For those that may not have followed this blog sequence from when I started it following my session at mathsconf, I will reiterate what I have said before - I am not saying whether you should lead with this, or lead with the standard approach before pointing out these special cases. That judgement needs to be made for classes by the teachers that work with them week in and week out. What I am saying is that I passionately believe that our pupils deserve to see these sorts of examples at some point rather than not at all. If we are truly going to teach to develop understanding in our pupils then we need to include this as part of the understanding of median and mean.

Sunday, 20 August 2017

Solving Linear Equations: some thoughts

This is quite a difficult one to examine for a methods of last resort blog post, as many methods exist for solving linear equations and different teachers will use different approaches. Probably the two most common are some form of balancing approach, similar to this:
and then the use of function machines, similar to this:

Now inherently there is nothing wrong with either of these approaches (except the function machine solves 3a - 5 = 19, not the given equation 3a - 5 = 10) provided pupils understand why they are carrying out the operations they are, or how the function machine relates to the equation they are solving, and then how the inverse machine relates to the original equation. 

The slight problem I have with both of these is how open they are to a more procedural approach. I can imagine a lot of teachers falling into the trap of teaching how to find the inverse function as a procedure rather than with any real understanding. I can imagine lots of teachers showing pupils how to manipulate both sides of an equation whilst keeping them in balance, but without imparting any real sense of why what they're doing works or what the purpose of the whole affair is. Equally I can imagine this not being the case and these methods both being taught well.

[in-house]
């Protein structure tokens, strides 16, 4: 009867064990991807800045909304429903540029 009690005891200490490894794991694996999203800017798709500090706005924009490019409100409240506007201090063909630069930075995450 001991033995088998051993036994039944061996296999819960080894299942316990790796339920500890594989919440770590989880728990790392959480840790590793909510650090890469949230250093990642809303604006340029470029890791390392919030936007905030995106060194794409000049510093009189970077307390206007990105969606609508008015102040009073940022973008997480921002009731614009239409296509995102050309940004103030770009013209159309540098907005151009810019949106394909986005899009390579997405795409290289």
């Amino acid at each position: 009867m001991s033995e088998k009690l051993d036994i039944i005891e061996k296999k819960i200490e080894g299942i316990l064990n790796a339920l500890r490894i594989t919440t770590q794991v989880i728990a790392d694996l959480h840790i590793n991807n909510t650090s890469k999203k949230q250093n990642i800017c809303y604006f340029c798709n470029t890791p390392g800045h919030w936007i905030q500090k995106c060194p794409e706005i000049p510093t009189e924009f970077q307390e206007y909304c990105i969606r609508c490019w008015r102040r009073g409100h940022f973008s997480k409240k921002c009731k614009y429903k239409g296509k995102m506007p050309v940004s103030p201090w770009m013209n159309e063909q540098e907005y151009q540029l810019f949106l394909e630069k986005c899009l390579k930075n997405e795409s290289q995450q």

Recently I have begun to consider a different approach, although I haven't really used it extensively yet. In the main I have drawn attention to it when using balancing as a way of developing understanding, or when pupils have suggested incorrect statements when solving an equation. The approach I have used looks at a sort of 'If...then' or 'what follows?' kind of approach. I will illustrate below with and example:
Solve the equation 3a - 5 = 10:
If 3a - 5 = 10, what follows?
Well if 3a - 5 = 10 then it follows that 3a = 15.
If 3a = 15, what follows?
Well if 3a = 15 then it follows that a = 5.

I am very aware of a couple of big points when it comes to this:
              1) What if a pupil gives something that does follow but isn't useful, for example, if 3a - 5 = 
                   10 then 3a - 15 = 0?
              2) What if pupils do not have the understanding of relationships and operations necessary to
                    see what follows, for example if 3a = 14 then a = 4⅔.

In response to the first I would (and frequently do, even when using balancing) allow this to go. I would then explore the consequences of this and try and eventually show how that wasn't a useful step. Over time I would want to develop an understanding in pupils of what the next useful thing to write would be, but in the beginning I wouldn't necessarily be too worried about this. I wonder if allowing pupils to explore (under very controlled conditions obviously) the consequences of making true but not useful statements would actually help them develop their understanding of the concept of equality and equation solving. It would concern me if we always limited pupils to the correct next step in the reasoning, as this would seem to then smack of becoming a procedure we expect pupils to follow. In fact I would strongly consider having an entire lesson early in secondary school where rather than solve equations, pupils simply have to write other true equations based on the original. I have seen activities and sessions like that being used already and I can definitely see the merit in them.